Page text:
His eyes regarded the troop that was his to protect. The land was plentiful, but his soul recalled the stories of Times of Famine, when many had been reduced to skin and bone and many more had died. Legend had it that The Others had brought it on, had taken more than was their share, and angered rain from falling, seeds from growing.

He sensed Bannu’s discontent. Chiefs didn’t have to grant permission for anyone’s opinion. Life showed him, however, that good Chiefs balanced silencing with persuading.

“Bannu?” he grunted.

“What if they return with more of their kind?” The youngster’s sparse ruff bristled apprehension.

The Chief nodded. Foresight was rare. The youth had potential. It also made him someone to watch out for.

“If they challenge us,” the Chief bared teeth and growled an answer and a warning. “We fight.”

 

 

For What Pegman saw: Ethiopia

 

Aladdin’s Ally

PHOTO PROMPT © Nick Allen

 

He didn’t find it yet, but failure was just motivation to keep trying.

People said playing the lottery was folly. Yet some people won that … and laughed all the way to the bank.

He wasn’t going to let those of little faith dissuade him.

Sure, let them think he was into antique oil and kerosene containers. It kept badgering to a minimum and lent him some credibility in scouting flee markets.

No one needs to know that what he’s really after, is an authentic genie lamp.

He’ll find it, and laugh all the way to the bank.

 

 

For Rochelle’s Friday Fictioneers

 

No Chicken, No Egg.

bridal_veil_falls_sign_in_provo_canyon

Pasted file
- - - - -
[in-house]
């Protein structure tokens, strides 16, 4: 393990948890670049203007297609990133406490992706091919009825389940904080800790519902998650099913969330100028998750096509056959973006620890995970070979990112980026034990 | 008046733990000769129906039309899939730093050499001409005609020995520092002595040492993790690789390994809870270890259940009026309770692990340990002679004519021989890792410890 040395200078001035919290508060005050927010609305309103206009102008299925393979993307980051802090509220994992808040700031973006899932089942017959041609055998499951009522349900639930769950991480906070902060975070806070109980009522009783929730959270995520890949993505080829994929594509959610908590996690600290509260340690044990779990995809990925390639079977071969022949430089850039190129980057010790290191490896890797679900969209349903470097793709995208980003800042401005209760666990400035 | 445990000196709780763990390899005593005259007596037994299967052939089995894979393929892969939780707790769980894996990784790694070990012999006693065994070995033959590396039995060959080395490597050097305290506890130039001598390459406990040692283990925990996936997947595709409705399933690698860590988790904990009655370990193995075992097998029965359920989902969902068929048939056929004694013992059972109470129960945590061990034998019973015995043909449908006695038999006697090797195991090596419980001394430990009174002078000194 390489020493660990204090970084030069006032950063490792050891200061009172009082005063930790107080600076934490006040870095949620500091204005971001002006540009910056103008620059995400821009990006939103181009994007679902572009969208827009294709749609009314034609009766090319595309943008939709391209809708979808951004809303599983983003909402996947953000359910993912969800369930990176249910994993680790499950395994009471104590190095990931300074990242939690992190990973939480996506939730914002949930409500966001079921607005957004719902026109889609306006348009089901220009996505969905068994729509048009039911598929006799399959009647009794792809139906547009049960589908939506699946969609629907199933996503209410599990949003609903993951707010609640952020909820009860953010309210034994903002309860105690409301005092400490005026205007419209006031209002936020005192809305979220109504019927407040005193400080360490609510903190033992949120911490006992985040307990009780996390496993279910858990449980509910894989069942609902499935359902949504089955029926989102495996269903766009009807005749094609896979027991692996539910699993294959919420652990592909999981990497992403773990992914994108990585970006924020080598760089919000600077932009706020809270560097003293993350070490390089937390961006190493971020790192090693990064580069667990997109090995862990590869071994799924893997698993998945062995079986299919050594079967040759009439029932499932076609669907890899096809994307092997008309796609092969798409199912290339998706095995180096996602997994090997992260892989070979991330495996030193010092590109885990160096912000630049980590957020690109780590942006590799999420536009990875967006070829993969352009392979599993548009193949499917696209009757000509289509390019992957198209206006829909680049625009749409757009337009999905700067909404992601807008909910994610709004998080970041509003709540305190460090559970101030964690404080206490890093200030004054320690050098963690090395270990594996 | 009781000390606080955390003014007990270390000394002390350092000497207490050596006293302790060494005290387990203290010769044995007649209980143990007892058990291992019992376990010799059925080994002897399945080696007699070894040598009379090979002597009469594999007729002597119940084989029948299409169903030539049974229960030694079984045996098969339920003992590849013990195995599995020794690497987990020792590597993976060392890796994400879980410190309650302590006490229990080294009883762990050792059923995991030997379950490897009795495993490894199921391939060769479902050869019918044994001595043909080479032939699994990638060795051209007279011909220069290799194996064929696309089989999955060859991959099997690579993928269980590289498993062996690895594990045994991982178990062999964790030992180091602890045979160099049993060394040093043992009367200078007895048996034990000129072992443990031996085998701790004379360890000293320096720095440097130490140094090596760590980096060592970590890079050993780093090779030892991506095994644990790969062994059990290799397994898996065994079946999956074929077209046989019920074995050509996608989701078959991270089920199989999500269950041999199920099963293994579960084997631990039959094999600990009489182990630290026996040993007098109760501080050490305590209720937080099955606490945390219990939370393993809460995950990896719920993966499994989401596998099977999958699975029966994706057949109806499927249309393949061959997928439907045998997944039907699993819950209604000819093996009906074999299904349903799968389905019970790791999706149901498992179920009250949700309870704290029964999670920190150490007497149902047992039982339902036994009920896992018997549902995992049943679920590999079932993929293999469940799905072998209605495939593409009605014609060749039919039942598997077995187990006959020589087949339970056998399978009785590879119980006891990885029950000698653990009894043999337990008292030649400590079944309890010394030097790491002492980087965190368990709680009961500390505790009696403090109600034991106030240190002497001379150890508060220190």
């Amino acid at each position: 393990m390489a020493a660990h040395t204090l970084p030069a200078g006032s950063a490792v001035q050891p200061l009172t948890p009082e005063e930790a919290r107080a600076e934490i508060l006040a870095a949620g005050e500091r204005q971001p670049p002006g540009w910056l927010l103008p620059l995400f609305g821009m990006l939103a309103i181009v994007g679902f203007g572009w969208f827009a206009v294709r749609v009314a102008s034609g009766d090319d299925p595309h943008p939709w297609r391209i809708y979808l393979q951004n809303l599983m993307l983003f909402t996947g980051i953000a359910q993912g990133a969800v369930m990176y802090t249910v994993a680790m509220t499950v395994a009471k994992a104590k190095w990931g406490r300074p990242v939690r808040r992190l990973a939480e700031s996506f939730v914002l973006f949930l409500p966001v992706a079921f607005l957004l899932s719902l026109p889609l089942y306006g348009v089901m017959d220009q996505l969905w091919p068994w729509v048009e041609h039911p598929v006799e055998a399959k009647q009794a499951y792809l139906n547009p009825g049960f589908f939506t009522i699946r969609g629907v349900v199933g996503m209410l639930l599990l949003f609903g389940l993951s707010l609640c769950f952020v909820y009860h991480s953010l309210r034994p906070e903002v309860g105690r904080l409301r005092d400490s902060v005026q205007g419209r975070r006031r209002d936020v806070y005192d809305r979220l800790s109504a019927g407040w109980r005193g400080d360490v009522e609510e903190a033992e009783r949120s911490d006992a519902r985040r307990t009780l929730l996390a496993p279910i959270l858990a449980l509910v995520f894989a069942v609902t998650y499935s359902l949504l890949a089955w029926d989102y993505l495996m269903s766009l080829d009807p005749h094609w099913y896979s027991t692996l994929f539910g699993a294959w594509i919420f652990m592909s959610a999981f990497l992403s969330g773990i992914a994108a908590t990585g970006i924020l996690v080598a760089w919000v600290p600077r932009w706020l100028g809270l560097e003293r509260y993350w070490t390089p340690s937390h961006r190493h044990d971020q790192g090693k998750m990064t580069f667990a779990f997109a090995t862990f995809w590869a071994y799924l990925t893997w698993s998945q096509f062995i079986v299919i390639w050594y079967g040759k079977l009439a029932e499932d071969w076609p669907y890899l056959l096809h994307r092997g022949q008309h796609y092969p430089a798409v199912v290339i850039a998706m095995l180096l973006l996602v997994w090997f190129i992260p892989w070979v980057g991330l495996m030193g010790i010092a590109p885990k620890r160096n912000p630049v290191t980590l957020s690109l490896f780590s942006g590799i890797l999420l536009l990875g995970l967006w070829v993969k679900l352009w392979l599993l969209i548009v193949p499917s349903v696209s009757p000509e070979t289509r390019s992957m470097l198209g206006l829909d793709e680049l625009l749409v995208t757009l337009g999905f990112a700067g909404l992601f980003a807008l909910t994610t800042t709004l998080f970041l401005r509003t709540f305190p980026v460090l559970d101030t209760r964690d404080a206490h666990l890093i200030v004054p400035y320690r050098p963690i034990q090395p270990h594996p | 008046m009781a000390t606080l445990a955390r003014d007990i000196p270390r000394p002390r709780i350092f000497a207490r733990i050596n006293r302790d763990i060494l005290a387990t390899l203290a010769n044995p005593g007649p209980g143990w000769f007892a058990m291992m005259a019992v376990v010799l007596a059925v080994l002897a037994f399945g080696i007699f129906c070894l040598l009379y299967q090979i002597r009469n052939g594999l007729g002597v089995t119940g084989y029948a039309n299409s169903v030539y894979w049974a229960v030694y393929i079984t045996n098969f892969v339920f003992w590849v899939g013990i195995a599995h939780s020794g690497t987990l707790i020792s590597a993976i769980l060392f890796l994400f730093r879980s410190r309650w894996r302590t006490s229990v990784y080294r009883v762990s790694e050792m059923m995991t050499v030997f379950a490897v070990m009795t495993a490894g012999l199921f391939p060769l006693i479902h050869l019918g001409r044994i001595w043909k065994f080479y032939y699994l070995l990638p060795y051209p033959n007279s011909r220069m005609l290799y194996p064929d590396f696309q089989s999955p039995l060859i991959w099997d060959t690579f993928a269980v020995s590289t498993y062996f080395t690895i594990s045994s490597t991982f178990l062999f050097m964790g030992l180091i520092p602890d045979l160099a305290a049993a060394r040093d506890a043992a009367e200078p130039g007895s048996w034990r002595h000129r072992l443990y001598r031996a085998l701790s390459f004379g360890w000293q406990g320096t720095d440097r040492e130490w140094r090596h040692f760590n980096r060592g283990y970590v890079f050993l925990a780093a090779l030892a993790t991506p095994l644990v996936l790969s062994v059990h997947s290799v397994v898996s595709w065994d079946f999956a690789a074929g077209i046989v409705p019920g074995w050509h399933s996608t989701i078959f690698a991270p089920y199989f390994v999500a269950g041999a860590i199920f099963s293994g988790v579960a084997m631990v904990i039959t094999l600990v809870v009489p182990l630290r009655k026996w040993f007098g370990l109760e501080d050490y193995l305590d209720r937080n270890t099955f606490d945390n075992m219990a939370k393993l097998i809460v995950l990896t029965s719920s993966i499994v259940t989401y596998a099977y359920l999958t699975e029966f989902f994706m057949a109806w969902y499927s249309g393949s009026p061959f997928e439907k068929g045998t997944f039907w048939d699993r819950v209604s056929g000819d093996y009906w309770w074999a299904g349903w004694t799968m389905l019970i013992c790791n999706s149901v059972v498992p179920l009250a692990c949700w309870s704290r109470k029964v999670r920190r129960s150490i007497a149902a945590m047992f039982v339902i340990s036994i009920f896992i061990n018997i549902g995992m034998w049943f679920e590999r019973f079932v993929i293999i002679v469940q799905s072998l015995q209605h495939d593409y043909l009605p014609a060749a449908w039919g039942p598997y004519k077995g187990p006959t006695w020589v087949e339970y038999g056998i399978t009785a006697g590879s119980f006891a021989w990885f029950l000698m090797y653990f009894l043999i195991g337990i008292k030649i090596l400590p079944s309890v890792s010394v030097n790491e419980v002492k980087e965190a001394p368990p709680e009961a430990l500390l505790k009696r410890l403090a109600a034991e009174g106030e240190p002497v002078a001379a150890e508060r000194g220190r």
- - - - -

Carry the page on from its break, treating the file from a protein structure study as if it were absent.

Photo: An Errant Knight @ Wikimedia Commons

 

“The sign says not to hike beyond this point.”

“Signs can’t talk,” Jerry guffawed, “and anyway, that’s just legal butt-covering.”

Robert looked at the icy terrain. It looked awfully slippery. It was getting late and they still needed to hike back. He didn’t think they should continue. He also hated being Nagging Grandma. He shrugged.

Bennett elbowed him and pushed to the lead. “Well, I’m no sissy. All the fun’s up there. Road less traveled and all that.”

Robert’s neck warmed at the insult. Bennett always had to make things a competition, including who was Jerry’s ‘real’ friend and who the fifth-wheeler.

“You coming or you chicken?” Bennett sniggered.

“Last one up’s a rotten egg!” Jerry grinned.

The two barreled ahead.

Robert trudged below them, full of dread.

Later he would wonder how to tell their parents that chicken and rotten egg were the last words they ever said.

 

 

For What Pegman Saw: Bridal Veil Falls, Utah

 

Night Light

nightlight1 AmitaiAsif

Photo: Amitai Asif

 

“Almost there!” she sighed.

What had been an orange halo of illumination at the horizon of their climb finally crystalized into evidence of habitation.

She could hear Merri’s labored breath behind her.

“Not long now,” she cajoled to mask her wariness.

Will they be welcomed or will they be turned out again? The other two places were small towns. This was a big city. Perhaps they could blend in. Hide in plain sight.

 

 

For Sammi’s Weekend Writing Prompt: Illumination in 73 words

 

Outdoor Sunday


Photo prompt: © Dale Rogerson 

 

“This is perfect,” Juliette leaned back onto her elbows and let the sound wash over her.

“Uhhumm…” Doug scraped mud off his pantleg. His fingers yearned for his phone but he had almost no battery left. He wondered for the hundredth time how long before they returned to the car.

Juliette smiled. She knew Doug found nature torturous. The quiet bored him. He disliked pebbles, creepy-crawlers, wind, and grass-stains.

She also knew her brother tolerated their periodical “Outdoor Sunday” just because he loved her … And because he understood better than anyone how much she’d lost when floods took the homestead.

 

For Rochelle’s Friday Fictioneers